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Your going to have to take apart the inside of the car more or less like this. The glove box liner has to come out to give you easier access behind the glove box and the cluster has to come out to put the VSS and check engine light in.

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The vss installation is detailed in Warbirds guide. It took me about 45 mins to do. Easy and straight forward. The wiring in the back was a little different to warbirds guide. The screw is the vss ground and that wire grounds to the body anywhere behind the cluster. The yellow wire connects to the yellow wire in the engine harness. I used blade connectors for both to make it easy to get the cluster out again if I need to.

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viewtopic.php?f=14&t=25507&hilit=no+check+engine+light
viewtopic.php?f=5&t=8781&hilit=check+engine+light
Use these to make the check engine light

http://www.rhinopower.org/diag/cel.html
And this to test it

Heres a picture if what I did. I used a light from the vitara cluster. The black wire goes to ignition ground on the back of the cluster. I found the wire in the connector and then traced the metal to a spot I could solder to. The CEL wire is soldered to the other side of the bulb and then connects to the CEL wire from the engine harness, again with a blade connector.

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Integrating the wiring harness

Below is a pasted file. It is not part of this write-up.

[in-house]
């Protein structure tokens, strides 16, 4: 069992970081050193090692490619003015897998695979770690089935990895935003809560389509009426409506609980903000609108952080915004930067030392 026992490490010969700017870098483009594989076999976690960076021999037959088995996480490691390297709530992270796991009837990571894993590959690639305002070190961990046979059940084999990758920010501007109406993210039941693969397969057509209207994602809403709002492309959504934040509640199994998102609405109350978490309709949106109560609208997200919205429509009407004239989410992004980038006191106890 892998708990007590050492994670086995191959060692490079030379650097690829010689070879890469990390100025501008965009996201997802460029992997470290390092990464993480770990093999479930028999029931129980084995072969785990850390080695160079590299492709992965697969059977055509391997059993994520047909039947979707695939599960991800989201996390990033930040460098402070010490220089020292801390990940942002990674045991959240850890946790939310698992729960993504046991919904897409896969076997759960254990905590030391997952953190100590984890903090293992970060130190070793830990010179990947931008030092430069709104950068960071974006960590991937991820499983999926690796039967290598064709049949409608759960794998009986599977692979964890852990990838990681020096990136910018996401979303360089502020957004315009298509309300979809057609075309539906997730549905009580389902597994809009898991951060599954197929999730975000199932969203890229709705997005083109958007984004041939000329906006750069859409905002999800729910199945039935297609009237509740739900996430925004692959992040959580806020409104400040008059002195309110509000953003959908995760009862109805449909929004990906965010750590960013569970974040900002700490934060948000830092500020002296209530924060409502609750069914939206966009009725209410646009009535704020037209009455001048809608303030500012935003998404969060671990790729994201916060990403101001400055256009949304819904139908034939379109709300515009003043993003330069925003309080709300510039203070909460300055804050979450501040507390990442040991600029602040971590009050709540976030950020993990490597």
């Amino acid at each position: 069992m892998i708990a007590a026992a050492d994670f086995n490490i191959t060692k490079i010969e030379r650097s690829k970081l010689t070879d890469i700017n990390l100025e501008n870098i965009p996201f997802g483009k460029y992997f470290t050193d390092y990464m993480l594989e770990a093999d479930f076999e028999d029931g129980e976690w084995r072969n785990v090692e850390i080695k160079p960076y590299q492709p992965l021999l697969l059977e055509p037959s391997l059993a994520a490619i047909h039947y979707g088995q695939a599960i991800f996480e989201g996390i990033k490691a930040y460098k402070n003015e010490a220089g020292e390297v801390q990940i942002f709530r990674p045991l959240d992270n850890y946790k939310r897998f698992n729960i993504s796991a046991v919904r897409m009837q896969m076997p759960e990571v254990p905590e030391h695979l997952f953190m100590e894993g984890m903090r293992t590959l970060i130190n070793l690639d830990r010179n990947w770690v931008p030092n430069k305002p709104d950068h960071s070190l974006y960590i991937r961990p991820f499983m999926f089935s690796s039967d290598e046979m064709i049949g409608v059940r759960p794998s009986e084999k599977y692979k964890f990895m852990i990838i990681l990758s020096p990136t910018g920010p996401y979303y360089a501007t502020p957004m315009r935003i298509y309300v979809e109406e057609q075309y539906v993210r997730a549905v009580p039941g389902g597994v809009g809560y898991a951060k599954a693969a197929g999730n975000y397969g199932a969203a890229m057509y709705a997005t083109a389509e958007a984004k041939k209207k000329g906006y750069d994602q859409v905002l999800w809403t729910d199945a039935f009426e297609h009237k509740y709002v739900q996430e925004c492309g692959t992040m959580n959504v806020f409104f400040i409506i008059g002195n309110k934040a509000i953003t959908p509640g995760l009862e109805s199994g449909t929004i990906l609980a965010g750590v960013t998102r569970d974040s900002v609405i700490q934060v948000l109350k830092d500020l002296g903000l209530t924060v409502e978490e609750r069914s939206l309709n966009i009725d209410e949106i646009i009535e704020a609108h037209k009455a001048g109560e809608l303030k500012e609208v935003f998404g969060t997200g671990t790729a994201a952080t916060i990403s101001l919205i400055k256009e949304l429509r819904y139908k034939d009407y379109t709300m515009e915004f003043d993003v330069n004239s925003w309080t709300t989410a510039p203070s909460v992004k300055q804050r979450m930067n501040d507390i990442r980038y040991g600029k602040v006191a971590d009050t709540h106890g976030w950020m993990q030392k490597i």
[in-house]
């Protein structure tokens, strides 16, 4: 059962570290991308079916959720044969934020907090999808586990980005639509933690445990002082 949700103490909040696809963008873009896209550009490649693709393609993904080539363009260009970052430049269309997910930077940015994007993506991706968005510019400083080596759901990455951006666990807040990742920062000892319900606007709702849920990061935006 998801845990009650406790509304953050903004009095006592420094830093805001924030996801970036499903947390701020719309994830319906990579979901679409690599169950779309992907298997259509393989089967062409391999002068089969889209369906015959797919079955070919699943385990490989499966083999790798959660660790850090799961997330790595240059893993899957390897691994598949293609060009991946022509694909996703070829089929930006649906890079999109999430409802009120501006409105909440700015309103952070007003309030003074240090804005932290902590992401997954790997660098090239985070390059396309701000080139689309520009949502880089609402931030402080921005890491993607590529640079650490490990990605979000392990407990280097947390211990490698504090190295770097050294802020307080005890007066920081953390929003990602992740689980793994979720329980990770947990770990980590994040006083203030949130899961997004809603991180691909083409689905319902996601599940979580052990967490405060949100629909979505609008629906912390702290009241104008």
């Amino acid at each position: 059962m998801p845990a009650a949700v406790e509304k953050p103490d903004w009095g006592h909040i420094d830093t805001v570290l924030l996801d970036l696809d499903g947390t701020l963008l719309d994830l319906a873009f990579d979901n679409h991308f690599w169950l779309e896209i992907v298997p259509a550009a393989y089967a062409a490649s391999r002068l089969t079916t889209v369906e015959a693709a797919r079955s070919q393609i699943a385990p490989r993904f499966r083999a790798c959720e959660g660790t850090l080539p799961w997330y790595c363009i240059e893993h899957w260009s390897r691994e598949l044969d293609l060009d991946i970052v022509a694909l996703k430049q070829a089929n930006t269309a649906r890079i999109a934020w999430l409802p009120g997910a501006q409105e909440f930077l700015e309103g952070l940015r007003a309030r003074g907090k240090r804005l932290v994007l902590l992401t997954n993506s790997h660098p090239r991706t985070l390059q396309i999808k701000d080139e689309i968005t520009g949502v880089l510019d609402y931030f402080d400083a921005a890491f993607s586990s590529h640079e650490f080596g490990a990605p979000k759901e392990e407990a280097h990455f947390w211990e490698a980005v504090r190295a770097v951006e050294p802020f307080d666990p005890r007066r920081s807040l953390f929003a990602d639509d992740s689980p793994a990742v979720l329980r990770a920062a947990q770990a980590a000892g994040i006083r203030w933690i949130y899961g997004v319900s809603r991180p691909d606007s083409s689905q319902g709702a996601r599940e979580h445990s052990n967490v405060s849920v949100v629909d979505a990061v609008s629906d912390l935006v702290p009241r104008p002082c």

The goal of this step is to supply power to the engine harness, thus you splice it into the sierra engine harness. Fortunately the colors match up between the two harnesses and its outlined in warbirds guide. One major problem I came up with is that Australian sierras to not have a six or three pin connector mentioned in warbirds guide. I searched everywhere for one and couldn't find anything. The guide would make more sense if there was one but the important thing is that all the wires that need to be spliced are outlined. I did all the splicing on the inside of the firewall. I pulled all the necessary wires through the back of the glove box and worked in that space. I did everything with solder but I guess you could use crimp connectors if you wanted to easily revert back to stock.

Below is what I was working with, I know it looks like hell on earth but there are really only a few wires that you need to connect. Just take your time and check wire colors.

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Here you can see the VSS (yellow), tacho (brown) (this can be spliced in here rather than behind the cluster), white (memory), black and white (ignition ground), purple/yellow (CEL). This looks messy now but I tidied it up, hanging wires are easy to riped out with your feet etc. Best to have them all up and out of the way. For the memory wire, warbirds guide says to splice into the clock. I found an empty connector with a memory wire in it behind the dash and just put a blade connector on the engine harness and plugged it in.

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The vitara ECU can be adapted to fit onto the sierra bracket. Warbirds guide talks about this but couldn’t figure it out (I think the brackets are different between countries). I took all the brackets off save one on the opposite side of the plugs, drilled two holes in to match the sierra bracket and screwed then together. Easy.

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To fit it make sure all the wires are out of the way because its a tight fit.


Lastly I installed the vitara engine fuses and relays on some stainless angle. Because of the alternator upgrade I swapped the 60amp fuse for a 100amp. The relay wiring has been tidied since this picture but there’s thermo, alternator sense, and two spotlight harnesses.